Vertigo Presents: VILLAIN In Cinemas & On Digital 28th February 2020.
Craig Fairbrass gets emotional in a tale of loyalty, family and redemption, in a superior take on the British independent gangster film.
On his release from prison Eddie Franks returns to home turf determined to leave his criminal past behind him and make good on his responsibilities as a brother and father. Met by his brother Sean (George Russo), Eddie returns to find the pub he and his brother own soon under threat from the drug debt owed to local hardman Roy Garrett (Robert Glenister) by Sean. Determined to resolve the financial issues through honest, hard graft, Eddie works to make a success of the pub, while reconnecting with both his brother and his daughter Chloe (Izuka Hoyle). Brotherly bonds and principles are tested as it becomes clear the extent to which Sean is a liability to both the pub and to Eddie, presenting Eddie with a moral dilemma all their futures rest on. As the path out of criminality to be a family man becomes rocky for the reformed Eddie, the question is, as always, will he manage to break with his past? Or will the immortal words of Michael Corleone, “Just when I thought I was out…they pull me back in” loom ominously for Eddie?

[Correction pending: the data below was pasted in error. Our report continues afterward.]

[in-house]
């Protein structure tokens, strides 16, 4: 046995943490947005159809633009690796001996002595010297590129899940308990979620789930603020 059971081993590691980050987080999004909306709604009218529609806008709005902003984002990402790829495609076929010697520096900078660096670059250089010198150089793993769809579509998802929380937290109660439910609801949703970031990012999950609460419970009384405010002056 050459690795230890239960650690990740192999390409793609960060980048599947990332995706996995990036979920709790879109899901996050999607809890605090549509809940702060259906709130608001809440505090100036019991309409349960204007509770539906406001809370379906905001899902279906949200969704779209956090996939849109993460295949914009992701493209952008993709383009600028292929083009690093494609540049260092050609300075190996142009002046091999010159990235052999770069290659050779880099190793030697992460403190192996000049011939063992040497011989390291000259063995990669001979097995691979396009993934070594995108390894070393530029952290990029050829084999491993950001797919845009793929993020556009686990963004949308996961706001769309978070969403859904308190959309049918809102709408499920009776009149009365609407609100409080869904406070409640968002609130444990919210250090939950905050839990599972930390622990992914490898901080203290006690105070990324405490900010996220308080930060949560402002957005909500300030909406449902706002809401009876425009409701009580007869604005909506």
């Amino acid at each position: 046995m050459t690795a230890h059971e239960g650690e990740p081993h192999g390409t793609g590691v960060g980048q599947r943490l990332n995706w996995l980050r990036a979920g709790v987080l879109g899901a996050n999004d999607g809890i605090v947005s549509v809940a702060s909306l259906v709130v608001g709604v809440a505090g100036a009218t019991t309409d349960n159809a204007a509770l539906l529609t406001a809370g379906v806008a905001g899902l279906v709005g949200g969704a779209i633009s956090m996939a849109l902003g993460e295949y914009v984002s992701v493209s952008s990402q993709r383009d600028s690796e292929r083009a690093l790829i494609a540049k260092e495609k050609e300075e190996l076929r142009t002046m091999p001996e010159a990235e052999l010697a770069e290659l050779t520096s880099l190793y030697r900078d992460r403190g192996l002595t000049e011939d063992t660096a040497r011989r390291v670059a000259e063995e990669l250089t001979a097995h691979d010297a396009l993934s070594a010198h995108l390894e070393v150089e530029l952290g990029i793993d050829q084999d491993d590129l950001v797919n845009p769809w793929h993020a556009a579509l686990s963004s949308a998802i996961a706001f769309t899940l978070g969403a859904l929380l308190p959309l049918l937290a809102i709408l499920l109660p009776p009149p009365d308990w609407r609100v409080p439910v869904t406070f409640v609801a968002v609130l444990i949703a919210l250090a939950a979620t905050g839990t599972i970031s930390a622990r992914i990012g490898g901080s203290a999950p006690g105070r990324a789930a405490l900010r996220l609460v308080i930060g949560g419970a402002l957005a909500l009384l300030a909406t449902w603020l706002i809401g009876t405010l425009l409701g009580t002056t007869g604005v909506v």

VILLAIN is an intelligent and deftly executed genre piece.
So far, so typical a plot for a gangster film. And there is much to the film that is familiar. The narrative is still male-centric, founded in London criminality and boasting a cameo from a British acting stalwart, the ever-watchable Robert Glenister. But this is part of Villain’s strength and should not be taken as a criticism. Here there is pleasure in watching the familiar because the film is an intelligent and deftly executed genre piece. What’s not to like? And what distinguishes Villain from the usual British generic output is the quality of the writing and performances which provide the film with an emotional register and widens the cinematic world beyond that of the spectacle of toxic criminality.